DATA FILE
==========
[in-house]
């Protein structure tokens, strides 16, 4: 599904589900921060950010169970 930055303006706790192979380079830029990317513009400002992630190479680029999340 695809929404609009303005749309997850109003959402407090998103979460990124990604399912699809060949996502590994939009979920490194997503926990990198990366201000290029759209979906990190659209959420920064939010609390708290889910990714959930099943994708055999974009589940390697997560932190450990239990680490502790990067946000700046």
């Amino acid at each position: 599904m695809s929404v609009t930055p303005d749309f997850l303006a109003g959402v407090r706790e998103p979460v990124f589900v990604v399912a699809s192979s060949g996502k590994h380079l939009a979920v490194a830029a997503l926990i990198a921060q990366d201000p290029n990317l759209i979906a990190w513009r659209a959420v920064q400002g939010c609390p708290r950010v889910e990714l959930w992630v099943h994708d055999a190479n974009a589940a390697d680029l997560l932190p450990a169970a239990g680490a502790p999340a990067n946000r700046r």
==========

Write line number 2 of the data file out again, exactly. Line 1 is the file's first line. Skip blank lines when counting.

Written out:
């Protein structure tokens, strides 16, 4: 599904589900921060950010169970 930055303006706790192979380079830029990317513009400002992630190479680029999340 695809929404609009303005749309997850109003959402407090998103979460990124990604399912699809060949996502590994939009979920490194997503926990990198990366201000290029759209979906990190659209959420920064939010609390708290889910990714959930099943994708055999974009589940390697997560932190450990239990680490502790990067946000700046």